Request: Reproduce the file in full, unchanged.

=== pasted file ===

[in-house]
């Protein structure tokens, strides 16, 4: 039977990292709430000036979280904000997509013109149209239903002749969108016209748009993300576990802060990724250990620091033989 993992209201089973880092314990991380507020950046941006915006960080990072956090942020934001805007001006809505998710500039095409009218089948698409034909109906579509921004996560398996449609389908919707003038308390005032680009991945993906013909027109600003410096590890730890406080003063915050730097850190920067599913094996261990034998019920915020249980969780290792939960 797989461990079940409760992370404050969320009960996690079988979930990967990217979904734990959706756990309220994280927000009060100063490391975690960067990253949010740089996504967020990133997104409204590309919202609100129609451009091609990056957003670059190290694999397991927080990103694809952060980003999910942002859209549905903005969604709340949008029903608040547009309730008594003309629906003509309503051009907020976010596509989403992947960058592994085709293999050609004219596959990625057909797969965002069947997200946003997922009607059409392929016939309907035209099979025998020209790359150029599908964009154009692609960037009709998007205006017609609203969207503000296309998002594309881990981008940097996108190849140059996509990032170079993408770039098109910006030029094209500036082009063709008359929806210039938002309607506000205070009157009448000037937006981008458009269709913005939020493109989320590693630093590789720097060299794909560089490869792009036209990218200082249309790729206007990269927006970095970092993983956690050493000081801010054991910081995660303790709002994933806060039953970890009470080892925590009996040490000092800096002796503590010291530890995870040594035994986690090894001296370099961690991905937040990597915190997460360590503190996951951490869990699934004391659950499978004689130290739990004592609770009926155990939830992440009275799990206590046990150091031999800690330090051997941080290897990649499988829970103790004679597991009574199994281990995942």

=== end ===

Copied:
[in-house]
């Protein structure tokens, strides 16, 4: 039977990292709430000036979280904000997509013109149209239903002749969108016209748009993300576990802060990724250990620091033989 993992209201089973880092314990991380507020950046941006915006960080990072956090942020934001805007001006809505998710500039095409009218089948698409034909109906579509921004996560398996449609389908919707003038308390005032680009991945993906013909027109600003410096590890730890406080003063915050730097850190920067599913094996261990034998019920915020249980969780290792939960 797989461990079940409760992370404050969320009960996690079988979930990967990217979904734990959706756990309220994280927000009060100063490391975690960067990253949010740089996504967020990133997104409204590309919202609100129609451009091609990056957003670059190290694999397991927080990103694809952060980003999910942002859209549905903005969604709340949008029903608040547009309730008594003309629906003509309503051009907020976010596509989403992947960058592994085709293999050609004219596959990625057909797969965002069947997200946003997922009607059409392929016939309907035209099979025998020209790359150029599908964009154009692609960037009709998007205006017609609203969207503000296309998002594309881990981008940097996108190849140059996509990032170079993408770039098109910006030029094209500036082009063709008359929806210039938002309607506000205070009157009448000037937006981008458009269709913005939020493109989320590693630093590789720097060299794909560089490869792009036209990218200082249309790729206007990269927006970095970092993983956690050493000081801010054991910081995660303790709002994933806060039953970890009470080892925590009996040490000092800096002796503590010291530890995870040594035994986690090894001296370099961690991905937040990597915190997460360590503190996951951490869990699934004391659950499978004689130290739990004592609770009926155990939830992440009275799990206590046990150091031999800690330090051997941080290897990649499988829970103790004679597991009574199994281990995942």